Prince of Wales puts royal spotlight on location efficiency of "new urbanism" as climate change, public health responseSubmitted by Filmanowicz on Sun, 06/24/2007 - 6:47pm
Already one of the world's most thoughtful and high-visibility advocates for better community planning, HRH the Prince of Wales (better known as Prince Charles here in the states) is emerging as one of the most thoughtful and high-visibility world figures drawing attention to the role of sprawl in contributing to global climate change and other public health threats.
Saturday sessions at the 15th annual CNU Congress kicked off with the morning plenary presentation of the much-admired Swedish architect Kjell Forshed, who contributed so much to the design of the cri
A busy Friday at the 15th annual CNU Congress was sandwiched between two popular plenary sessions. Peter Calthorpe’s evening presentation updated arguments for regional visioning.
Welcome to Philadelphia!
A group of more than 100 CNU XV participants left the Loews Hotel early Wednesday morning and boarded the Broad Avenue subway for Francisville for four related "urban labs' where they worked with resi
In a previous posting, I scratched the surface in describing how traditional, mixed-use urban neighborhoods help slow global warming.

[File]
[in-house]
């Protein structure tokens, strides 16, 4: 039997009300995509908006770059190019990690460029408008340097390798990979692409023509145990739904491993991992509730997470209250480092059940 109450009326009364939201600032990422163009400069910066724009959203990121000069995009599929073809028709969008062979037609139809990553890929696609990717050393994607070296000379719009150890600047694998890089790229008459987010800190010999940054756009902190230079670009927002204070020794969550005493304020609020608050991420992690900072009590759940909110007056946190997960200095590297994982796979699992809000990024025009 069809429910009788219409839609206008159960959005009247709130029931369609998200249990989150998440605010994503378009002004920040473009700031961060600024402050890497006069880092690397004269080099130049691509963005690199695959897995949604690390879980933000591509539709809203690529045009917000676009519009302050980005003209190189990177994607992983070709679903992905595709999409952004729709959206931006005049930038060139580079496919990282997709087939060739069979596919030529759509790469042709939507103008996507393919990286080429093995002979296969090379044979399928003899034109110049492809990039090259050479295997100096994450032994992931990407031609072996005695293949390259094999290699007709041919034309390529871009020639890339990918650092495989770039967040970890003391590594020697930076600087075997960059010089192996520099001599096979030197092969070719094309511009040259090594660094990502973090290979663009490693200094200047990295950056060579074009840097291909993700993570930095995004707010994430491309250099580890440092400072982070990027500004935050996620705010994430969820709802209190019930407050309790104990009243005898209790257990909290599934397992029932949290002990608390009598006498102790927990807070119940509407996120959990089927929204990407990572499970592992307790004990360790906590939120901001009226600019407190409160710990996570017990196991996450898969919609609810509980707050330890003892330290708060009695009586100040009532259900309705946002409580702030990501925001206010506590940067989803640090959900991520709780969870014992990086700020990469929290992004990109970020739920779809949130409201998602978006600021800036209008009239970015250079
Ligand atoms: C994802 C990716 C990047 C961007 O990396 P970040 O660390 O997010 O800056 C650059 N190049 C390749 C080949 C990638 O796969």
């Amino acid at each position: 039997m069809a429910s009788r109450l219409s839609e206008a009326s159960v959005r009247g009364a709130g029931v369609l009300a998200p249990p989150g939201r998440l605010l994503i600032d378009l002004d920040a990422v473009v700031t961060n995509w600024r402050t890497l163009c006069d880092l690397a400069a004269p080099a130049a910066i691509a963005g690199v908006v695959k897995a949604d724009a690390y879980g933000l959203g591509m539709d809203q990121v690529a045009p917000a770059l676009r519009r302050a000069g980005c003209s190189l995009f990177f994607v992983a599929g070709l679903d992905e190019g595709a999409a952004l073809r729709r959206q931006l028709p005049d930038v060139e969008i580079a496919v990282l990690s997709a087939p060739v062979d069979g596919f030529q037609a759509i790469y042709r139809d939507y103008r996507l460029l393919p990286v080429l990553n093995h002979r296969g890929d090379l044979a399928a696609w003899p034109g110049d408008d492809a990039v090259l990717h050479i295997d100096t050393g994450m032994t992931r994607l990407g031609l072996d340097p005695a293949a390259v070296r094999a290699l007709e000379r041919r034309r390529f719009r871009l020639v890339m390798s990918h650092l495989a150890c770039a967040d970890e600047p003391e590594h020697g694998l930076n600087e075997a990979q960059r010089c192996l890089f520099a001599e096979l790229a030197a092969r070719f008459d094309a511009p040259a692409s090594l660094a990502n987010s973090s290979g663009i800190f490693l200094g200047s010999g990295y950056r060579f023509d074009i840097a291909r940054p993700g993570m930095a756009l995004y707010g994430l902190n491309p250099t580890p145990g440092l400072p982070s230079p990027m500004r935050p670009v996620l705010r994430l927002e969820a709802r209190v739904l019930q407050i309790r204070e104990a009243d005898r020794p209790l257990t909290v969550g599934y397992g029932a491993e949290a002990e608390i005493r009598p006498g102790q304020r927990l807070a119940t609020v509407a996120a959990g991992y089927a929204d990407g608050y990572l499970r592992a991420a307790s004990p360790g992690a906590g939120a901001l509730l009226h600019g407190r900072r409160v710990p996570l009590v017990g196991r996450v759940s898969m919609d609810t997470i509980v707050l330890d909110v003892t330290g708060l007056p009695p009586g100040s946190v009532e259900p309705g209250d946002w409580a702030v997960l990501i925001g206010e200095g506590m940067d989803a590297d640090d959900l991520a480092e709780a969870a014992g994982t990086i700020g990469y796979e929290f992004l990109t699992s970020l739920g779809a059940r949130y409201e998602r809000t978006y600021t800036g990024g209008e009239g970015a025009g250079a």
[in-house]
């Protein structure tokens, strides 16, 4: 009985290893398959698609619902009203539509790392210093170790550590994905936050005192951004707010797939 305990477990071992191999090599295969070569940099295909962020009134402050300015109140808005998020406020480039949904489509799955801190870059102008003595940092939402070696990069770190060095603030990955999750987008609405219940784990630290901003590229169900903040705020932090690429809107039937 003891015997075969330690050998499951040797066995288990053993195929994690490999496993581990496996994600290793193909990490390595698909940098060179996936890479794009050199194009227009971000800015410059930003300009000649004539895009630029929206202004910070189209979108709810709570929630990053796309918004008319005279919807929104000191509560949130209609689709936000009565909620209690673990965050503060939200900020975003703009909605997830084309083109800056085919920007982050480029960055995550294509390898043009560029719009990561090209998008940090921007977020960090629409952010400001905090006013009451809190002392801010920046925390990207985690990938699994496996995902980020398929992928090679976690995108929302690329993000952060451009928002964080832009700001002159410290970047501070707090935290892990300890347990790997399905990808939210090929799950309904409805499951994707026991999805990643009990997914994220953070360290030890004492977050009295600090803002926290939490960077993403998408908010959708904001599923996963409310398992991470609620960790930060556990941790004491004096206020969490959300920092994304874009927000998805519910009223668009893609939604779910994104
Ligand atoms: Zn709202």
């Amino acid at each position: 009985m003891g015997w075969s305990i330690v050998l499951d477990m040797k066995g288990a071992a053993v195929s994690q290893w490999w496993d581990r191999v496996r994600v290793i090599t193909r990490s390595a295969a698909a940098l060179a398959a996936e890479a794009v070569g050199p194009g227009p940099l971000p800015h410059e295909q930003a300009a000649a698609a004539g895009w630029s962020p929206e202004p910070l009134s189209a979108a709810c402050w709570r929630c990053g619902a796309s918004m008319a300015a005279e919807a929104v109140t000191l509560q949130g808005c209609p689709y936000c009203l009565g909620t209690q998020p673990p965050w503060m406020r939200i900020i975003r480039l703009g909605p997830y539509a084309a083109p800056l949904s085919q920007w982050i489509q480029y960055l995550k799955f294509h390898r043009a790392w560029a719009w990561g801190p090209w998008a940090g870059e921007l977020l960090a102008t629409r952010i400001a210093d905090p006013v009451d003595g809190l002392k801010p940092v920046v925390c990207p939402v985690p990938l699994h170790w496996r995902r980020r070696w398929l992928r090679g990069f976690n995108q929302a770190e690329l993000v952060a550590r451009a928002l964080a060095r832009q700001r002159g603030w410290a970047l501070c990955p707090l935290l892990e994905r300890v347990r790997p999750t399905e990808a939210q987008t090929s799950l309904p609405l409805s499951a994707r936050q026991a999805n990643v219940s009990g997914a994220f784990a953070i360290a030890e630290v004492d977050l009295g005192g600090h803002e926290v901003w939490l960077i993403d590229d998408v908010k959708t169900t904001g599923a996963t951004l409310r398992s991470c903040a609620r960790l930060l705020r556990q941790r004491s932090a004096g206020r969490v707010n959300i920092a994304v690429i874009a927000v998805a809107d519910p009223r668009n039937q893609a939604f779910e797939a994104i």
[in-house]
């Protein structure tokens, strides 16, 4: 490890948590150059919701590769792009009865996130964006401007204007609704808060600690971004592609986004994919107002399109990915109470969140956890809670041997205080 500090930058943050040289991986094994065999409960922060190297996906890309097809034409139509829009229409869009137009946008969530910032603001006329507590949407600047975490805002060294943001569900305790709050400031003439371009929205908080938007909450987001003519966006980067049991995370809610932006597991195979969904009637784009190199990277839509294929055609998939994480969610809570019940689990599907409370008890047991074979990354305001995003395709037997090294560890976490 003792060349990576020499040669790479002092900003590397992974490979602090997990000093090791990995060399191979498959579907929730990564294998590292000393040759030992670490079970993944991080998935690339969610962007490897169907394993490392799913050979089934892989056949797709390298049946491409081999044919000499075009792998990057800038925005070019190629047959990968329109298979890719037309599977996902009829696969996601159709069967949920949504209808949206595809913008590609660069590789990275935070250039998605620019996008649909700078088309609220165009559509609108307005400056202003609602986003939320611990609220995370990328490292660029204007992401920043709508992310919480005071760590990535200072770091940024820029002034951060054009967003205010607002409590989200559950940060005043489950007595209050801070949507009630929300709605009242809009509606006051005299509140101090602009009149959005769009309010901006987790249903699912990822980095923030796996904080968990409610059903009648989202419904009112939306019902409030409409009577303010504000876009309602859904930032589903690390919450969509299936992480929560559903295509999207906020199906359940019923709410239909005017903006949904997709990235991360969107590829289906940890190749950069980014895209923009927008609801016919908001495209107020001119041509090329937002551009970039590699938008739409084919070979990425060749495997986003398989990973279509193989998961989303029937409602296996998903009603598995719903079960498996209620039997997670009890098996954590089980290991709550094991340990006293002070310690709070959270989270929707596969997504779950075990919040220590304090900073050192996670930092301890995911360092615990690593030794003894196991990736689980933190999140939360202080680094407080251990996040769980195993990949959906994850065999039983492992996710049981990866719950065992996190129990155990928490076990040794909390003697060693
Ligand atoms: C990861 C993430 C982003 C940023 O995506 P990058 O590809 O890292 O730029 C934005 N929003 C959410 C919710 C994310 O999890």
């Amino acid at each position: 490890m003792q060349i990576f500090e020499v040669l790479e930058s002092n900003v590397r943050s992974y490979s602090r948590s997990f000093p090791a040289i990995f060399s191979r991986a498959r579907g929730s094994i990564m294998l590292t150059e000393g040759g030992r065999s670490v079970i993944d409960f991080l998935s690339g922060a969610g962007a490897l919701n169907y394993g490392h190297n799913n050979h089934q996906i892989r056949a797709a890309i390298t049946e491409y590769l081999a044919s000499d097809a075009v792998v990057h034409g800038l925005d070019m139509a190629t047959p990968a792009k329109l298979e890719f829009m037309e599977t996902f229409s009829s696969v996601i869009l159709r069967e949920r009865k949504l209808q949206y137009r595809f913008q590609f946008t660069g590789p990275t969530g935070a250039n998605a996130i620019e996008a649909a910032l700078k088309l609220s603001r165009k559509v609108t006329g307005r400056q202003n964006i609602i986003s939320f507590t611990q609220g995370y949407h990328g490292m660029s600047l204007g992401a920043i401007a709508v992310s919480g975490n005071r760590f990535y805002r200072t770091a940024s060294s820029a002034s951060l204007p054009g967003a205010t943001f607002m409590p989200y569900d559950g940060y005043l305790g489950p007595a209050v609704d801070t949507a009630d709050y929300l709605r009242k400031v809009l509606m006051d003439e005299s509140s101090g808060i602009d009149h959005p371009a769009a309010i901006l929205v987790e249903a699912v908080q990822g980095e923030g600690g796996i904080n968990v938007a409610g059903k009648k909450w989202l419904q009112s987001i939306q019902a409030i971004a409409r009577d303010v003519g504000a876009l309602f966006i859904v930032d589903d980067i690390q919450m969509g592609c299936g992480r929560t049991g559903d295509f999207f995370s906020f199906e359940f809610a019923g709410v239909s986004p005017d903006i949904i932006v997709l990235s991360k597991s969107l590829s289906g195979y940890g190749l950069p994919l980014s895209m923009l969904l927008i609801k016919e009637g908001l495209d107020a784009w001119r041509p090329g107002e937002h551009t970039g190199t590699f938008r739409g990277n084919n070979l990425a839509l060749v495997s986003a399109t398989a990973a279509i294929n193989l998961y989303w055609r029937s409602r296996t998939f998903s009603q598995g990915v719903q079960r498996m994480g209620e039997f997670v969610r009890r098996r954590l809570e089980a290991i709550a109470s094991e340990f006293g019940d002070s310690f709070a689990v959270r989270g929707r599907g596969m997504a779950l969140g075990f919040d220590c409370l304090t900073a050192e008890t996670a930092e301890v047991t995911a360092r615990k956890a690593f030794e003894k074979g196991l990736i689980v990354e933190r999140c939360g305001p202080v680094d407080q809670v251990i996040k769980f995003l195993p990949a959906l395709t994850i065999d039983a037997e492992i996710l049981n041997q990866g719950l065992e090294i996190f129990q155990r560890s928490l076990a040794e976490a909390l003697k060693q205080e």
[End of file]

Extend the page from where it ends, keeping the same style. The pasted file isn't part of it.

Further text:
Sure, hybrid cars and other energy-efficient vehicles are part of the solution to global warming and oil dependency, but how much people drive is as important as what people drive.
New urbanism event being held in Austin
Austin Business Journal
11:17 AM CDT Tuesday, March 27, 2007
Austin's efforts to create a denser and more active urban core have helped
it land a major conference that will draw an estimated 2,000 attendees next
A new Gfk Roper study shows Americans developing especially positive attitudes toward New Urbanism and neighborhoods where people live near each other (New Urbanism phrased another way).
Judging from a report in the Denver Post, this study is a keeper. Here are a few quotes:
Readers delivered a reality check this weekend to Jennifer Lang of the Independence Institute after she penned an op-ed piece in the Rocky Mountain News that trotted out the kind of anti-urbanist canards that get pro-sprawl Libertarians and their principles twisted up in knots. A number of readers were having none of it when Lang suggested that large-lot subdivisions were the natural choice of most Denver residents and that development based on 1950s-style automobile-oriented planning didn't run up government budgets.